If you’re a fan of the classic tale then you’d probably really like this. And it’d make a great gift, I think. 3.5 stars.

866A98B32CBD639D32E20CEBF70E4491

Book Review: Alice Takes Back Wonderland

Professional Reader

Usually, I read ebooks in the order my request to review them is accepted. However, I had to make an exception for this as it’s based on Alice in Wonderland – my favourite story. I was given the chance to review this book by NetGalley, who provided me with a free copy in return for my review.

22590207

Alice Takes Back Wonderland by David D. Hammons – eBook (Galley), 270 pages – Published September 28th 2015 by Curiosity Quills Press

This is a great, original book. It combines dozens of fairytales in one story, each tale and character with their own little twist.

17-year-old Alice from Missouri is on medication for ADHD and schizophrenia, which she was diagnosed with after an alleged visit to Wonderland ten years ago. She’s spent all this time trying to accept that Wonderland isn’t real – until the White Rabbit turns up at her house and pushes her back down the rabbit hole.

With the help of the Mat Hatter, Peter Pan and the Lost Boys, Pinocchio, Snow White and the Seven Dwarves, and many others, Alice has to defeat the Ace of Spades, who is removing the Wonder from Wonderland, and trying to turn it into the human world. Alice travels between Wonderland, Neverland and even the Grimm Kingdom, gaining allies and developing a plan. Along her way, Alice rescues Tinkerbelle from Hook (or Captain Gepetto, the father of Pinocchio who’s been mistaken for the crock’odial for quite some time), brings down the Gingerbread Man (a villain in Grimm), reunites Queen Cinderella Charming with her daughter Snow White, and even falls in love with Peter Pan.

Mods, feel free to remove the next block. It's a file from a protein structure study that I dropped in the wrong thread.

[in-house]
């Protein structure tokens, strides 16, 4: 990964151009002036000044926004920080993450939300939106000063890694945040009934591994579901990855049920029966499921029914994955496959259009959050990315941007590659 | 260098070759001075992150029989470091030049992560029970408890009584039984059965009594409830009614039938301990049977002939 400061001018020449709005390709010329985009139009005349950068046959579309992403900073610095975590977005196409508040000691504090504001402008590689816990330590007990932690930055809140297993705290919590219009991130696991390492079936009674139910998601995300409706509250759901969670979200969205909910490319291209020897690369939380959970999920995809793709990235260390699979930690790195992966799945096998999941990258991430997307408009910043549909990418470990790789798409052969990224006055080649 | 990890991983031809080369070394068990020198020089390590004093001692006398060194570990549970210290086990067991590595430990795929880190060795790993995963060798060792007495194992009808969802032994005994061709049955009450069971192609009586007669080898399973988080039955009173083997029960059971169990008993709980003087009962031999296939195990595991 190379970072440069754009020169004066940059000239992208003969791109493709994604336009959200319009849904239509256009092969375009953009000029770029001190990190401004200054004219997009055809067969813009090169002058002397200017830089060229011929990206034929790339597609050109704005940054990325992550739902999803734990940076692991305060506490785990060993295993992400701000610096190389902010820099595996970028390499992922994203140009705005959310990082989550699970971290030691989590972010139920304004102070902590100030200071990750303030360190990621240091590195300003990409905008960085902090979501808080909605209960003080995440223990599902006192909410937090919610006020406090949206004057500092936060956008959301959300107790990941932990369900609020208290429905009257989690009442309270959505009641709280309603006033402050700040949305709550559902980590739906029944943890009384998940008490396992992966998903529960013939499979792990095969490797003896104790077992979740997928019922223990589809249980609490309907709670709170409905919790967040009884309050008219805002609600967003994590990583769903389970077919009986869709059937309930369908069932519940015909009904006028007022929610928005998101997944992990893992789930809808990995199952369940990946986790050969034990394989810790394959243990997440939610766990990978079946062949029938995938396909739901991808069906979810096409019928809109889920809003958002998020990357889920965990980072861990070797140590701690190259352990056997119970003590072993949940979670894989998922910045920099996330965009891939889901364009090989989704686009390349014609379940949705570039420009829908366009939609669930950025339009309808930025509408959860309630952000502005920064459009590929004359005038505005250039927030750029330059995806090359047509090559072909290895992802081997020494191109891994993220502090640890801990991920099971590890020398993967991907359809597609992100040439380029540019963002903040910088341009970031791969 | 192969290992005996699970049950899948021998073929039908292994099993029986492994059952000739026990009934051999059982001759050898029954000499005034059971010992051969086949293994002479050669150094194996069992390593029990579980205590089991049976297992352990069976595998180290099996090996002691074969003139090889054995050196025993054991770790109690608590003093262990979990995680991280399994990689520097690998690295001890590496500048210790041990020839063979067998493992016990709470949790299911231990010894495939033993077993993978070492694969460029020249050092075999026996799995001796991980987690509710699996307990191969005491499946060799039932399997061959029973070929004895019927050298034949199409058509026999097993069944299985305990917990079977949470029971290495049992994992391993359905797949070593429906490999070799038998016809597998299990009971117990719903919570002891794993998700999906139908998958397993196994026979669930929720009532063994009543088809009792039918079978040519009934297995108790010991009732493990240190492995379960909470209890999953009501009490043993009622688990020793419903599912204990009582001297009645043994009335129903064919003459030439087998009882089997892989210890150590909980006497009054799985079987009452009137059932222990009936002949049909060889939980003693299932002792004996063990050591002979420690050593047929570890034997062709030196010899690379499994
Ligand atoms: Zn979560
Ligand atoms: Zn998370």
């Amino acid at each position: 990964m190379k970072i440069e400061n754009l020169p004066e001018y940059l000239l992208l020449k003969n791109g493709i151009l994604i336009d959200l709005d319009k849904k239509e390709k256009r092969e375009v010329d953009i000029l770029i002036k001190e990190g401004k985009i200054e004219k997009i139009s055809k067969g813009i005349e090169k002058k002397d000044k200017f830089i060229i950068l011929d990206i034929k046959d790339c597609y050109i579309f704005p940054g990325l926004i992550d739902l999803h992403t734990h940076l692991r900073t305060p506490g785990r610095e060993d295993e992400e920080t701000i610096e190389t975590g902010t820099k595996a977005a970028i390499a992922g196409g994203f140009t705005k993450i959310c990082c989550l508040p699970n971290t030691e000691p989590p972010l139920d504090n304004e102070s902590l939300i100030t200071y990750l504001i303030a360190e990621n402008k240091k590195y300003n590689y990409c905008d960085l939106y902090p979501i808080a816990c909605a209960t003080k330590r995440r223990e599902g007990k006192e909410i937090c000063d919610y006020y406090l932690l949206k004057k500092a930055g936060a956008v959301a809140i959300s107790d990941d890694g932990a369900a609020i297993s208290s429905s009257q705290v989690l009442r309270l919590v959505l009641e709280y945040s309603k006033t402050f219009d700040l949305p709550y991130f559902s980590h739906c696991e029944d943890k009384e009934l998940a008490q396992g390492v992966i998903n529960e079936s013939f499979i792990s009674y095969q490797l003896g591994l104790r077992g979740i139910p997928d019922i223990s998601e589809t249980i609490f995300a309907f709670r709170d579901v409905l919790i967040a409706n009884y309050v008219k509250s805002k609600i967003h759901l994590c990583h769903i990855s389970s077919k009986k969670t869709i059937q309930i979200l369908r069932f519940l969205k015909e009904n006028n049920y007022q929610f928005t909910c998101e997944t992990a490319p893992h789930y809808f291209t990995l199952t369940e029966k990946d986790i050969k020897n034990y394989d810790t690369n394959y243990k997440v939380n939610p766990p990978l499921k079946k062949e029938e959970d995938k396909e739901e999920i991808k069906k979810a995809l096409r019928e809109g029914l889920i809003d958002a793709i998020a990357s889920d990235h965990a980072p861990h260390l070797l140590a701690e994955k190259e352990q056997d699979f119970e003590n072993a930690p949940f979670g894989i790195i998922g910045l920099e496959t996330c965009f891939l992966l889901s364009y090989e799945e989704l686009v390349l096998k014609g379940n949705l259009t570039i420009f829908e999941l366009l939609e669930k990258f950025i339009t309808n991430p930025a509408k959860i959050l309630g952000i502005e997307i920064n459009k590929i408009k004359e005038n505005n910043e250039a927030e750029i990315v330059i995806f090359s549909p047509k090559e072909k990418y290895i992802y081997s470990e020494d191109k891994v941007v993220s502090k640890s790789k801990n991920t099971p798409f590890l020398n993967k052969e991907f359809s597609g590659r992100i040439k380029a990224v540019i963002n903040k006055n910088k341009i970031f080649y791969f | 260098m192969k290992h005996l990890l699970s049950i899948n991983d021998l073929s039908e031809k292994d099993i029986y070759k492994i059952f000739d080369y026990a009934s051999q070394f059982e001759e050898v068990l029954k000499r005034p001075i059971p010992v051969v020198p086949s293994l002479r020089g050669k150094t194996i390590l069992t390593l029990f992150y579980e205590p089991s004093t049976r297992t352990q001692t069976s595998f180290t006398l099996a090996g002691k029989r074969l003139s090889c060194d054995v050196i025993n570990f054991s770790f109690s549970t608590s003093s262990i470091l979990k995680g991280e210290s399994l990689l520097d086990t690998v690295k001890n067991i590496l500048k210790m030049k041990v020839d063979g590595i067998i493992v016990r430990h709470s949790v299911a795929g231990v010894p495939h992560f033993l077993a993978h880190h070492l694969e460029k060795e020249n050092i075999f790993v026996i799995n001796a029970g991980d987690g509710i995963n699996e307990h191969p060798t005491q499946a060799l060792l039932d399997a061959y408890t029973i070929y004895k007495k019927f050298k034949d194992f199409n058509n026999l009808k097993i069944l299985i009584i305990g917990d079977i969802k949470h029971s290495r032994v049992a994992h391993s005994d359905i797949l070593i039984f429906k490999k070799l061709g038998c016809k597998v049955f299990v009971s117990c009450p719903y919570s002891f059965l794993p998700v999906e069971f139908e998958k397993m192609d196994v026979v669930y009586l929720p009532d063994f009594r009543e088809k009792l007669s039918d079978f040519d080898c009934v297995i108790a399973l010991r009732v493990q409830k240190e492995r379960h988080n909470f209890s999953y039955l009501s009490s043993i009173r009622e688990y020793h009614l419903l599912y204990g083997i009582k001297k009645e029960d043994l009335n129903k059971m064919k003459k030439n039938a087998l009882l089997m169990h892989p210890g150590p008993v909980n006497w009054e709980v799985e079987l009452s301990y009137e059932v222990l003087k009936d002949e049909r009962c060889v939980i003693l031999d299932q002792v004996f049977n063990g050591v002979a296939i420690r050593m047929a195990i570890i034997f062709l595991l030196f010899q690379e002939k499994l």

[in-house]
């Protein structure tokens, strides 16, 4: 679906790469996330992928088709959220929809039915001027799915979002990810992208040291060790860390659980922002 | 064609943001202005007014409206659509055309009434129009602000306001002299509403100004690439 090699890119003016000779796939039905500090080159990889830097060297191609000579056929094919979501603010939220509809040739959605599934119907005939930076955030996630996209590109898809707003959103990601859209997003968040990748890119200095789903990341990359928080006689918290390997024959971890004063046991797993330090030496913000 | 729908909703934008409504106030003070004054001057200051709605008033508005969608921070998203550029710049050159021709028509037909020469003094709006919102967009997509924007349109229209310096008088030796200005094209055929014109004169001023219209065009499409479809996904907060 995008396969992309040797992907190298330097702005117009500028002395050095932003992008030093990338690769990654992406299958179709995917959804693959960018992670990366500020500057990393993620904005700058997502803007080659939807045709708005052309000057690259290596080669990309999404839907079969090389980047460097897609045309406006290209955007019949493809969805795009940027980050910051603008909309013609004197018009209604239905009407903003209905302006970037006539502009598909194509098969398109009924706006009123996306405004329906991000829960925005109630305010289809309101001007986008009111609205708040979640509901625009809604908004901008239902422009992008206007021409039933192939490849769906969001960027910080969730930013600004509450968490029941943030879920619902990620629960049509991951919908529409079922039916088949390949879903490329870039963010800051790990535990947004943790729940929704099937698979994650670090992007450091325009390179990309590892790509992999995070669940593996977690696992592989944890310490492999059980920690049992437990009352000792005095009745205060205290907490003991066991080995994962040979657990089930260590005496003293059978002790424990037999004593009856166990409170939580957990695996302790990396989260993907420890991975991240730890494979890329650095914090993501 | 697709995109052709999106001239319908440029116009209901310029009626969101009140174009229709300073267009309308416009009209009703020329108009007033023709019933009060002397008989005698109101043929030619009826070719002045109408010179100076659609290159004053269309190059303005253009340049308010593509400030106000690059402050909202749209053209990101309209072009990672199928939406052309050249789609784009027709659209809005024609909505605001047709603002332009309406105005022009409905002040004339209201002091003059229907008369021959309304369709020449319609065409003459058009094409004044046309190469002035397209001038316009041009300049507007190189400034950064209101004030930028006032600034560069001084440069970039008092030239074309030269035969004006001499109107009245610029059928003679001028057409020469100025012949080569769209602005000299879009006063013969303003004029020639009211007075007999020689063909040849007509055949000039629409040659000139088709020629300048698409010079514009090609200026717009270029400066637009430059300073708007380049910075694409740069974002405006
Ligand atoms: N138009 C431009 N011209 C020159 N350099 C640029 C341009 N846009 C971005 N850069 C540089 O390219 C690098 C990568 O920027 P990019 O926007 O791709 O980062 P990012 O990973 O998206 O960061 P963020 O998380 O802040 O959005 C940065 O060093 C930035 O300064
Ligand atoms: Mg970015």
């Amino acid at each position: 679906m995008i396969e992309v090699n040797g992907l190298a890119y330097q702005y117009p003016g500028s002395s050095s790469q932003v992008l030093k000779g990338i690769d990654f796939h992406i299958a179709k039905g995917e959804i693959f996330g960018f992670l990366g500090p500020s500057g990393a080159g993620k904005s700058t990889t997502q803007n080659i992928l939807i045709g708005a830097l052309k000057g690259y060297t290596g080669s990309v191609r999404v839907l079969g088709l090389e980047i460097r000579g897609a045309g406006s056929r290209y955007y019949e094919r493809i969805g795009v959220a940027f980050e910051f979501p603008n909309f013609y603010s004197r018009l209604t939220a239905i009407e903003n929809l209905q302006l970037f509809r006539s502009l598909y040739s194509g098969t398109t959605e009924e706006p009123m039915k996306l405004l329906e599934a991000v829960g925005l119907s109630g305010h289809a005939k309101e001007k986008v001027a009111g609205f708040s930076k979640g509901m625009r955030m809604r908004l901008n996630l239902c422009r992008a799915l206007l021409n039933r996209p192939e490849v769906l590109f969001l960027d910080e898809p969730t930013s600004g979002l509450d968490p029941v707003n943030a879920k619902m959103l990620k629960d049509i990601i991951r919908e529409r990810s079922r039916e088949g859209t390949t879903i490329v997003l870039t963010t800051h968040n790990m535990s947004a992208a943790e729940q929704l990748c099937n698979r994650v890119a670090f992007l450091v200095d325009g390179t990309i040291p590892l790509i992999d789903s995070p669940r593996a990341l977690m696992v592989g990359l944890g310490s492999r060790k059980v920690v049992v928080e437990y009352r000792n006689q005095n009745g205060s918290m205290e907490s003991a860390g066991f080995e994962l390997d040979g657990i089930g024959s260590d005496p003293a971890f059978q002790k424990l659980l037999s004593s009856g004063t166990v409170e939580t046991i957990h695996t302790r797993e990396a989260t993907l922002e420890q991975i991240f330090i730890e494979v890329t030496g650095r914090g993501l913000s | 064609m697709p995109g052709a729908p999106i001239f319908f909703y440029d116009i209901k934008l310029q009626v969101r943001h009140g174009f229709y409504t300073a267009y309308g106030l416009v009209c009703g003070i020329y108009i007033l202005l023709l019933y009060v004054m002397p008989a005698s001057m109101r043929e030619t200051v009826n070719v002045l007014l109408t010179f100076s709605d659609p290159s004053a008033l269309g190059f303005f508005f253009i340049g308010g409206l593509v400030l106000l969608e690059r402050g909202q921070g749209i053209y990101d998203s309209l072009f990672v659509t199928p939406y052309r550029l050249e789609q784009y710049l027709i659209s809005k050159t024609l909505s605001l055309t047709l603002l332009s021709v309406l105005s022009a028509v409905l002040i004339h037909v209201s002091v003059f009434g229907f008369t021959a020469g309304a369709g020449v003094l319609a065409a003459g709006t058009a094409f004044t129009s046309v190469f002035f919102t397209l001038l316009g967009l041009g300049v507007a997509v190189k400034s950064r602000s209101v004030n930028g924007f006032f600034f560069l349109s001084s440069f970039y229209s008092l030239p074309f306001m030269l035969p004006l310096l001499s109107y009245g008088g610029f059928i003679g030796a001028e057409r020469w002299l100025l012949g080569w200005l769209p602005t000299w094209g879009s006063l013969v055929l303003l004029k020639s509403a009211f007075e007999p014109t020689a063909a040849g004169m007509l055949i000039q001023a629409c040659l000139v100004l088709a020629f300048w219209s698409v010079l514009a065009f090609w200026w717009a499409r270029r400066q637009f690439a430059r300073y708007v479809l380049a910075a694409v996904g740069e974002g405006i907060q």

Basically, this is a cross of all my favourite stories. I’m now in love with the idea of Alice and Peter Pan being an item, with each of them being one of my uttermost favourite characters. The idea is that echoes of Wonderland, Neverland, Grimm etc reach the human world through the rabbit hole, inspiring the stories we grow up loving. But as they are only echoes, many details aren’t quite right.

There’s a lot of action in this novel, especially toward the end. Like I said, all the characters are wonderfully unique, and have nice little quirks. Some of the writing is kind of… simple, but still descriptive. It’s also rather repetitive at times, though this is sometimes used to it’s advantage – certain quotes are repeated from the original book by Caroll, entwining this modern story with the older novel.

I didn’t find this as easy to read as I would’ve liked, though I did get into it in the end. The plot is great, and the characters too. I’d give this book 3.5 stars, rounded up to 4 if need be.

866A98B32CBD639D32E20CEBF70E4491